A recent inspection of Wormwood Scrubs prison has led to it being described as “filthy” and “unsafe” by inspectors.
Nearly half of inmates felt they were in danger during their time at the London jail. According to the report by Her Majesty’s Inspectorate of Prisons and at the time of the unannounced inspection in May, 22% of inmates said they felt unsafe. HMIP said six prisoners had committed suicide since the previous inspection in 2011.
The National Offender Management Service (NOMS) said the prison had been through “a difficult change process”. The Victorian jail experienced major structural changes in late 2013 and as a result a “large tranche of experienced staff” left, the report found.
Chief inspector of prisons Nick Hardwick commented that the findings were “very disappointing”. He added:
“There was some recent evidence that important steps had been taken to arrest the decline, but there was still much to be done.”
Inspectors said the prison had failed to put in place previous recommendations by the Prisons and Probation Ombudsman in relation to issues of suicide and self-harm. The jail holds a capacity of 1,300 prisoners and sees approximately 2,500 inmates come in and out each month.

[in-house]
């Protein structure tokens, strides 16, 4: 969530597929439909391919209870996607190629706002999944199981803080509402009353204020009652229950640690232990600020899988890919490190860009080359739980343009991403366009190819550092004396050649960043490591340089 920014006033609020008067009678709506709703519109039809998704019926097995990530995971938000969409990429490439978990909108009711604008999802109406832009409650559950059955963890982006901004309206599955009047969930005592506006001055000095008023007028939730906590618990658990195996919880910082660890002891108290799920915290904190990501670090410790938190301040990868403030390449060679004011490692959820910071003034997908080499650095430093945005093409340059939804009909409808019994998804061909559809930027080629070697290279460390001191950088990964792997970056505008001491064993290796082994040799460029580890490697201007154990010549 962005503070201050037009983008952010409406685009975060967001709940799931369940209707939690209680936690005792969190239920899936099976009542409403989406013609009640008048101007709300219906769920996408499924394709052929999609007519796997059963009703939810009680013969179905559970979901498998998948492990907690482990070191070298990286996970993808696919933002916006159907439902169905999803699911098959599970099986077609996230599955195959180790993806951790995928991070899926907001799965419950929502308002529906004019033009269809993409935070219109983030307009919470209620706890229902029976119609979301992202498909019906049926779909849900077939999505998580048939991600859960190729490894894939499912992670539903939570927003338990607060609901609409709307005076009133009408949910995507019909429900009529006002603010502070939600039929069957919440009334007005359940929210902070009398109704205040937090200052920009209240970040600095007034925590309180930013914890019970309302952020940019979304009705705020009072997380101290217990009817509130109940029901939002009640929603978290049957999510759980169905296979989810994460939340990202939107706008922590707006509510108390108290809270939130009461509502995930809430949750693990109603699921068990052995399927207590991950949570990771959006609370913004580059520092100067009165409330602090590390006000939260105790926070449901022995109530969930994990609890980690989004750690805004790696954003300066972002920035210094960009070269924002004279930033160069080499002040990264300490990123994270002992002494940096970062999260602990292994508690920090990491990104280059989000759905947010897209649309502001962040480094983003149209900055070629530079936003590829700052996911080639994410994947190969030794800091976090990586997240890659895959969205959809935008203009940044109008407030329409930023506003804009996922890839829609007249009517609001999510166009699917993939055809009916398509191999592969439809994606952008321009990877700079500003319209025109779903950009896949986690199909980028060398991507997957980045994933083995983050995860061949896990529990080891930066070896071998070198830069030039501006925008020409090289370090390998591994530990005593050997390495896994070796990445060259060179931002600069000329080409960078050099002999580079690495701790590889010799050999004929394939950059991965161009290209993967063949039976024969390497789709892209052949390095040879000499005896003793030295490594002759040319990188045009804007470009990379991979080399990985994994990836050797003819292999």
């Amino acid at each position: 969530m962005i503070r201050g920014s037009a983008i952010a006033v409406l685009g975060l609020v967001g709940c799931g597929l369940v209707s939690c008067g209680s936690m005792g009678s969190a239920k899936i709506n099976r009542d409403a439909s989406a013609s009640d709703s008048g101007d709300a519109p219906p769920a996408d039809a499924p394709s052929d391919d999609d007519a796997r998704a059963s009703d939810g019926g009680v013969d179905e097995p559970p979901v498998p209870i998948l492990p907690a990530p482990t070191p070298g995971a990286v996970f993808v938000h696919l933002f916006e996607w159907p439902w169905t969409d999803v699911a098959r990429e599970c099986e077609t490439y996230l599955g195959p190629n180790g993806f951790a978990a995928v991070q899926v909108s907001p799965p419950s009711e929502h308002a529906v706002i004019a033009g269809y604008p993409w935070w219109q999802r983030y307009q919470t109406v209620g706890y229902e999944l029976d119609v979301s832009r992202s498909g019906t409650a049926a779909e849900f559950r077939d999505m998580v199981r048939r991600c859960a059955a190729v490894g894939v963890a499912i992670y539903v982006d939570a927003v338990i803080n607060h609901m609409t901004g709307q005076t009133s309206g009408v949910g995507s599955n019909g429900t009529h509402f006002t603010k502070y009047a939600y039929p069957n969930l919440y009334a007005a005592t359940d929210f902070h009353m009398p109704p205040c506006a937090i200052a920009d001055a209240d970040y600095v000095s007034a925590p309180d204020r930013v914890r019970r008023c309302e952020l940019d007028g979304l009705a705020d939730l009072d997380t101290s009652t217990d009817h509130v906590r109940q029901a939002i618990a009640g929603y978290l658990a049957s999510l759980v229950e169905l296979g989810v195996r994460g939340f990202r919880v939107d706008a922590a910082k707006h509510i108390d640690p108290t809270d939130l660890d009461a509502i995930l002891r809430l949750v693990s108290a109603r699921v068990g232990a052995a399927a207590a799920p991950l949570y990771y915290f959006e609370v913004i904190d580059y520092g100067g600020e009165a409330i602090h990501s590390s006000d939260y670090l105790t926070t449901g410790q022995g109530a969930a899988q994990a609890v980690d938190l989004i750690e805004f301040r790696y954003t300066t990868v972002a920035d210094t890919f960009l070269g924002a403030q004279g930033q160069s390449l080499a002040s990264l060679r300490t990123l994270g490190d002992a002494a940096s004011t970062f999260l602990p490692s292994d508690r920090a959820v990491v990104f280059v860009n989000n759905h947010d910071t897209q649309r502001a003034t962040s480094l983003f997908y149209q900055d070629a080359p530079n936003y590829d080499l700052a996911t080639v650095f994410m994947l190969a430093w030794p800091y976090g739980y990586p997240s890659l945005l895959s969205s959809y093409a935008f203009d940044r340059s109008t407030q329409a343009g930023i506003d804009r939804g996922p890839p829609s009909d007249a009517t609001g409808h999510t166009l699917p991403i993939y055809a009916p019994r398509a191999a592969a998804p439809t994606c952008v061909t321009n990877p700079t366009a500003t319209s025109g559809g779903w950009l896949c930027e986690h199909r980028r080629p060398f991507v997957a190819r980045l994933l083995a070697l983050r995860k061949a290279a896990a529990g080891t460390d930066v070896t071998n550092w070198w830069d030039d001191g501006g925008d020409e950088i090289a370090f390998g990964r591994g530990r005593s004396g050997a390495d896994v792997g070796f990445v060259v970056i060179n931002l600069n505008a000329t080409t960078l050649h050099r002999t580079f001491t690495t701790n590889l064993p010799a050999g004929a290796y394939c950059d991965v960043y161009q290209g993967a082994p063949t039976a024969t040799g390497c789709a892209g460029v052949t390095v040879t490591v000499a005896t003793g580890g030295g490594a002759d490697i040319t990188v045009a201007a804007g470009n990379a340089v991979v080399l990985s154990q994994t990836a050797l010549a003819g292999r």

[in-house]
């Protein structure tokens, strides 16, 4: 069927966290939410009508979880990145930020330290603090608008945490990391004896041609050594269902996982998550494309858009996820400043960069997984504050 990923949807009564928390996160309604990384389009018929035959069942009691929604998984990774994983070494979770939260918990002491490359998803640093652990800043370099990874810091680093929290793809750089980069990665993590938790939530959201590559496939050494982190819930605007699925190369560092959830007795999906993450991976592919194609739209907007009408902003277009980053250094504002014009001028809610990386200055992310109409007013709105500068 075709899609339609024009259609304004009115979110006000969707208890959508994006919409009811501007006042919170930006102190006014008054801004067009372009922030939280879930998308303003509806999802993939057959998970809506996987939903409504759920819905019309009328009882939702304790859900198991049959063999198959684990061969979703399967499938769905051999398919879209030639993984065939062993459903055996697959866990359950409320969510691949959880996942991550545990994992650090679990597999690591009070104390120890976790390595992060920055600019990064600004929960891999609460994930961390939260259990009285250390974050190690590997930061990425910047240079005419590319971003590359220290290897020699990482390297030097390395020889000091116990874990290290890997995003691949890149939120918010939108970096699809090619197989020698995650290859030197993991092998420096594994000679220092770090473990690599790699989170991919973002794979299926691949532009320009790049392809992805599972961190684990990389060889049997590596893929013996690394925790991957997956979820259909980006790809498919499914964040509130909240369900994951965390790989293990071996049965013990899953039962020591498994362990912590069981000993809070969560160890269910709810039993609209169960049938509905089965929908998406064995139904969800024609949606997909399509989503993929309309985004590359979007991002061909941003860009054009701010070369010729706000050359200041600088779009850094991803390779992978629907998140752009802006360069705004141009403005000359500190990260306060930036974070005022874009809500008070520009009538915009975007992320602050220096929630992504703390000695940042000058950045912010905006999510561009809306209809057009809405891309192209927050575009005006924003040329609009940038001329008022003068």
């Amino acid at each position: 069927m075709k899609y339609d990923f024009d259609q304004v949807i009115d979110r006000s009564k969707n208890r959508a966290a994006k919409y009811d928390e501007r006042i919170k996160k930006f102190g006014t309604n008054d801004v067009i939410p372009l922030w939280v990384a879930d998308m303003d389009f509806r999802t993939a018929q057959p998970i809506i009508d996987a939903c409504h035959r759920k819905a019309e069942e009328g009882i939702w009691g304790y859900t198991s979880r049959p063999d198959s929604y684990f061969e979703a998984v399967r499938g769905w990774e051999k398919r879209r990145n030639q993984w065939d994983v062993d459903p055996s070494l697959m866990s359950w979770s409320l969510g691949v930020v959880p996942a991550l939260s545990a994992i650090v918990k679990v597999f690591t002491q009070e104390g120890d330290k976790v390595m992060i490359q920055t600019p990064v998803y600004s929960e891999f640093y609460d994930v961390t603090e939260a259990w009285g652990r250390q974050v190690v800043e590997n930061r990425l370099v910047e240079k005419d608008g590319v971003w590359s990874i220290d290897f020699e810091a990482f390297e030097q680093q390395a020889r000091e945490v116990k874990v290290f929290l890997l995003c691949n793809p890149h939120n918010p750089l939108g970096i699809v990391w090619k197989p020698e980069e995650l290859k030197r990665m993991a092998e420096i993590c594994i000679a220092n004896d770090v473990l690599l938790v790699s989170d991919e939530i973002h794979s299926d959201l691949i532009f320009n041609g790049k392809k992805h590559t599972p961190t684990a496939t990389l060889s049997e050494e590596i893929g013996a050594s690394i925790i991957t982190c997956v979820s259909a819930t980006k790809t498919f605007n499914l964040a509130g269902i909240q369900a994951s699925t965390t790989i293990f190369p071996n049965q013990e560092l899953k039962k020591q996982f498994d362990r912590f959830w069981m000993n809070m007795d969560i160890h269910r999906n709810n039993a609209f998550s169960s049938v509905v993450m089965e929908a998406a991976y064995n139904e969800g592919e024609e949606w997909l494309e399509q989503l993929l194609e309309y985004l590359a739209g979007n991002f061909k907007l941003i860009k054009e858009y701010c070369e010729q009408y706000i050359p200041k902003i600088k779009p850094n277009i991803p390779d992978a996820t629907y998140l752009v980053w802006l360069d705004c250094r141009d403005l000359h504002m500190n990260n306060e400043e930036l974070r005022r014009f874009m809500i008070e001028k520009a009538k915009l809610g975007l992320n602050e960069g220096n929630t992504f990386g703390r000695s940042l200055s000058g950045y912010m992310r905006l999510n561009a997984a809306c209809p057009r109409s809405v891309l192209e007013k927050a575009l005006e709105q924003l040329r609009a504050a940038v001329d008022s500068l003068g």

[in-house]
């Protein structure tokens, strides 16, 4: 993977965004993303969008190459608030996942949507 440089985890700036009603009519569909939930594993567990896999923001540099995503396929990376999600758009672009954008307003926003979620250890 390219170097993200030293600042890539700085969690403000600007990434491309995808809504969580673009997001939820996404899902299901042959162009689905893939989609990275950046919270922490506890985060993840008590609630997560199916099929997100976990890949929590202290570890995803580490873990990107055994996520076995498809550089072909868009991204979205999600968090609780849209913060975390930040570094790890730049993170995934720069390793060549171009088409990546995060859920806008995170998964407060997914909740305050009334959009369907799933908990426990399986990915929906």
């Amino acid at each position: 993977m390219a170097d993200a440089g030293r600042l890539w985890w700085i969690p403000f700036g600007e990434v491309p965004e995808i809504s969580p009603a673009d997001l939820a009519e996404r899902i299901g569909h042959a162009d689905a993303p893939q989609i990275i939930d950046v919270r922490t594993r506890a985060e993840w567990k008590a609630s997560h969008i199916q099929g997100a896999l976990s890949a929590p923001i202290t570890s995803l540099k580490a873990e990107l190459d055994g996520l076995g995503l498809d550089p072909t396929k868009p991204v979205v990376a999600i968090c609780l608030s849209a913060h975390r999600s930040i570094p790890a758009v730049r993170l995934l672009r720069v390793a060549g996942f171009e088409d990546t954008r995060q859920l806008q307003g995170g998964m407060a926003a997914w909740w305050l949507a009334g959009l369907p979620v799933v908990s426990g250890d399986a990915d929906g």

Michael Spurr, chief executive of NOMS, said:
“Wormwood Scrubs has been through a difficult change process.
“I have never seen a public service deteriorate so rapidly and so profoundly.
“It has had to adapt to hold young offenders alongside its adult population whilst implementing new structures and routines to provide a decent regime for prisoners at lower cost.
“This has not been an easy transition, however as the chief inspector acknowledges the governor has taken decisive action to address the situation.”
Issues raised in the report were that a number of cells designed for one prisoner held two, many windows were broken with exposed glass, graffiti was widespread and the toilets were filthy. The report stated: “Many staff appeared extremely stretched and some were clearly frustrated that they could not do more; others appeared to have lost focus on prisoners’ needs.”
Frances Crook, chief executive of charity the Howard League for Penal Reform, commented:
“People are dying and staff are put in danger as a result.
“Prisons have gone into meltdown in the last year and it is a direct result of government policy.
“I have never seen a public service deteriorate so rapidly and so profoundly.”
The Prison Reform Trust criticised the government’s “drastic cuts”, saying the jail had gone from “getting the basics right to one where standards have deteriorated”.